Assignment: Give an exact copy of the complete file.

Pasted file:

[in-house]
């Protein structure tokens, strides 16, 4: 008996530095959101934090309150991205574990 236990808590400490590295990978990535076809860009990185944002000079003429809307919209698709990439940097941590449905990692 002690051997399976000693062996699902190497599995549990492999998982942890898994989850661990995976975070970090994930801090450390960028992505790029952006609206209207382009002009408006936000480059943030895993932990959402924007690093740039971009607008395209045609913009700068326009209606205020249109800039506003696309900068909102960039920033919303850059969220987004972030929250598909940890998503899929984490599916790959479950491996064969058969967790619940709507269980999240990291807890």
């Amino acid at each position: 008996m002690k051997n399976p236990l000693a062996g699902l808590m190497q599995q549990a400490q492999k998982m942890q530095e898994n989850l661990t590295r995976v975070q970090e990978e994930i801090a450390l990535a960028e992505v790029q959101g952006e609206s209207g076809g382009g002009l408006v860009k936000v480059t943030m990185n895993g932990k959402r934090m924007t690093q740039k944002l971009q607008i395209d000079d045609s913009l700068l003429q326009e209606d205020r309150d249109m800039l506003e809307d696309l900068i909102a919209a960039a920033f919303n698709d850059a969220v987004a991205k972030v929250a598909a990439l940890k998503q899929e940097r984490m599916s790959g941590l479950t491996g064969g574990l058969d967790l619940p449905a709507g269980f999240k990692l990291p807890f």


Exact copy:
[in-house]
């Protein structure tokens, strides 16, 4: 008996530095959101934090309150991205574990 236990808590400490590295990978990535076809860009990185944002000079003429809307919209698709990439940097941590449905990692 002690051997399976000693062996699902190497599995549990492999998982942890898994989850661990995976975070970090994930801090450390960028992505790029952006609206209207382009002009408006936000480059943030895993932990959402924007690093740039971009607008395209045609913009700068326009209606205020249109800039506003696309900068909102960039920033919303850059969220987004972030929250598909940890998503899929984490599916790959479950491996064969058969967790619940709507269980999240990291807890």
């Amino acid at each position: 008996m002690k051997n399976p236990l000693a062996g699902l808590m190497q599995q549990a400490q492999k998982m942890q530095e898994n989850l661990t590295r995976v975070q970090e990978e994930i801090a450390l990535a960028e992505v790029q959101g952006e609206s209207g076809g382009g002009l408006v860009k936000v480059t943030m990185n895993g932990k959402r934090m924007t690093q740039k944002l971009q607008i395209d000079d045609s913009l700068l003429q326009e209606d205020r309150d249109m800039l506003e809307d696309l900068i909102a919209a960039a920033f919303n698709d850059a969220v987004a991205k972030v929250a598909a990439l940890k998503q899929e940097r984490m599916s790959g941590l479950t491996g064969g574990l058969d967790l619940p449905a709507g269980f999240k990692l990291p807890f």